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Sulphate vs. Selenium Sulfide
June 14, 2011 3:08 AM   Subscribe

Silly question, I must wash my hair with a sulphate-free shampoo because I have my hair straightened (this was my question about that) can I still use Selsun Yellow whose active ingredient is Selenium Sulfide?
posted by moody cow to Science & Nature (7 answers total) 2 users marked this as a favorite
 
Sulfide is not sulfate. But they're talking active ingredient as in medicaly active ingredient - it might still be fat with sulfates.

Now the warning: you don't need much selenium in your world. A nickel's worth of selenium would cover your USRDA for 200 years or more. After that, selenium moves into the things that will cheerfully kill you camp in a big ugly hurry with symptoms that make lead poisoning seem downright homey.

So, if you're just shooting for cleanliness and not trying to treat one of the indications they list (Seborhoeic Dermatitis,Tina Versicolor, Dandruff of Tines Capitis), I'd give this a miss.
posted by Kid Charlemagne at 3:52 AM on June 14, 2011


Selsun Blue has Triethanolamine Dodecyl Sulfate which is one of those evil surfactants. I would be surprised if it (or another sulfate) wasn't in Selsun Yellow, actually I would be really surprised if they changed more than the active ingredient from shampoo to shampoo.

What issues are you using the Selsun for? You might find that your scalp changes a bit since your hair is straightened, and certainly the rest of your hair habits will change.
posted by anaelith at 5:52 AM on June 14, 2011


All soaps and detergents are surfactants. Their surfactantness is inherent to their functionality as soaps and detergents. Sure, we confuse process with product and use about 10-fold as much as we need to because "more soap=more clean" but that's another issue. I'd be hesetant to call the entire class of molecules "evil" becasue I'm pretty sure you'd miss them if they went away. For a minute or so, at least.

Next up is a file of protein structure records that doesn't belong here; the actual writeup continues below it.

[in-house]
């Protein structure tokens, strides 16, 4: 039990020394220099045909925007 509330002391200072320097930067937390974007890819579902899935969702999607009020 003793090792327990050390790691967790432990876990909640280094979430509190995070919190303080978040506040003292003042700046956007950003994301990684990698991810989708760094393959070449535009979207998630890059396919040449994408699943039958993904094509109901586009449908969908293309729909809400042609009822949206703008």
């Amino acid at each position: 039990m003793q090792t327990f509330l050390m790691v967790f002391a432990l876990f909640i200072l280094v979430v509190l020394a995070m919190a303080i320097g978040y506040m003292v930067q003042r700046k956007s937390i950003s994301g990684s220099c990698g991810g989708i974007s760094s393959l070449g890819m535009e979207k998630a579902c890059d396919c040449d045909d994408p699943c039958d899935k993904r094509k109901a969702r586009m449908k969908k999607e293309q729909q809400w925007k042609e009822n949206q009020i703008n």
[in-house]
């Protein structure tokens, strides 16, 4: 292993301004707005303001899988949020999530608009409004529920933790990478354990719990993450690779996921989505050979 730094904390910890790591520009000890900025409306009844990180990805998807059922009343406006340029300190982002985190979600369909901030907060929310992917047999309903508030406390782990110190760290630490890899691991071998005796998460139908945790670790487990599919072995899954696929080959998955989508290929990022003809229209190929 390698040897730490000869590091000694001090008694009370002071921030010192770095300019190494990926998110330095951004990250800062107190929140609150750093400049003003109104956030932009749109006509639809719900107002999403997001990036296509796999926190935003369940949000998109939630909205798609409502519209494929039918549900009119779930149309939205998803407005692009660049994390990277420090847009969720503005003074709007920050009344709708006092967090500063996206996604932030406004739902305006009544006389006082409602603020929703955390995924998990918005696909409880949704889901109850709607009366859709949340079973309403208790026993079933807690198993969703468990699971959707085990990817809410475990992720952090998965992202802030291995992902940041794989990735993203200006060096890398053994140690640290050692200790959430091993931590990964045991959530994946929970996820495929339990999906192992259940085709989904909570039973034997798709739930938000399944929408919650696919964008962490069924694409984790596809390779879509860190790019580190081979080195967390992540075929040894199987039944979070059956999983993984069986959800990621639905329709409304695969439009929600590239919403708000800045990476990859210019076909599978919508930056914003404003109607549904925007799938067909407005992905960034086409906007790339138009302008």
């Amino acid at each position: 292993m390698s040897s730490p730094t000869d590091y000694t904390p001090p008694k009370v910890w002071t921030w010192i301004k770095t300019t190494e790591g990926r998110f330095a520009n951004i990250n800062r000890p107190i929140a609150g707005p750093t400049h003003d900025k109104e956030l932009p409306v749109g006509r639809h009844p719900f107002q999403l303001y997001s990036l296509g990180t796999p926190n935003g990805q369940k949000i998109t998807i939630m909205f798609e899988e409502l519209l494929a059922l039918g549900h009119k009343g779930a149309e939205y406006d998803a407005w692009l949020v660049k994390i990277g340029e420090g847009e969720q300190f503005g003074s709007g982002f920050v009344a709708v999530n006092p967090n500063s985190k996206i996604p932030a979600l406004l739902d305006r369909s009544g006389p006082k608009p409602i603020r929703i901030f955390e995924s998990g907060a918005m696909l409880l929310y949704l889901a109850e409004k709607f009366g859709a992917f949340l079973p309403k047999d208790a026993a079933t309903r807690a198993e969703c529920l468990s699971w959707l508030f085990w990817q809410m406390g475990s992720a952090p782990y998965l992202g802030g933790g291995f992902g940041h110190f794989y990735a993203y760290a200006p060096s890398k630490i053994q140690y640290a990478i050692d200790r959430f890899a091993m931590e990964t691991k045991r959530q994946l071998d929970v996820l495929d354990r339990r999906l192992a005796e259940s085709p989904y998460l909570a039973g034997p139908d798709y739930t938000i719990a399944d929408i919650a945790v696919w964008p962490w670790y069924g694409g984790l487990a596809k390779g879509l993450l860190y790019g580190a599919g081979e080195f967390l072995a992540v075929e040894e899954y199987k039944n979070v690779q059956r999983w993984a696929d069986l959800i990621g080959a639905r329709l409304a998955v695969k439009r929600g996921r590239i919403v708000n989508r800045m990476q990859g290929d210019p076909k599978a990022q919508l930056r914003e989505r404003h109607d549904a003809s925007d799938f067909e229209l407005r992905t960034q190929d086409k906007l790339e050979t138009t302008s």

Anyhow, back to hair. All the "sodium mumble mumble sulfate" type detergents are ionic surfactants. There are also "non-ionic surfactant" - the ones I'm most familiar with are Polysorbate 20 and Polysorbate 80. A quick Google reveals that shampoos based on these detergents do exist. Also, that they are credited with all kinds of near magical powers on various health forums. So, watch out for people wanting to charge you the biotechnology grade price for industrial grade detergent.

Really any shampoo that doesn't mention sulfates specifically or ionic surfactants should do what you need if avoiding sulfates is all you have to worry about.
posted by Kid Charlemagne at 7:15 AM on June 14, 2011 [2 favorites]


try l'oreal's no sulfates line—i've been using their eversleek shampoo & conditioner since my previous favorite sulfate-free brand closed down, and i like it a lot.
posted by lia at 1:51 PM on June 14, 2011


I use the Selsun Yellow shampoo to control my itchy scalp = scabs = dandruff. I've used it with great success for a number of years. After a month or so using the sulphate-free shampoo my scalp became itchy again. Hence my desire to go back to the Selsun, but I don't want to undo the benefits of the straightening treatment, which sulphate apparently does.

"Sulfide is not sulfate. But they're talking active ingredient as in medicaly active ingredient - it might still be fat with sulfates.
How can I find out the non-active ingredients of a shampoo?
posted by moody cow at 4:27 PM on June 14, 2011


Another option would be to use a dandruff conditioner. Head and Shoulders makes one, as does Biolage. I accidentally bought this stuff in a foreign country, thinking it was shampoo. Turns out I like this a lot better because I no longer have to use a sulfate shampoo.
posted by emkelley at 4:10 AM on June 15, 2011


have you tried any of the sulfate-free tea tree oil dandruff shampoos? nature's gate's tea tree shampoo was reformulated without sulfates recently and gets pretty good reviews on makeupalley.
posted by lia at 8:49 AM on June 15, 2011


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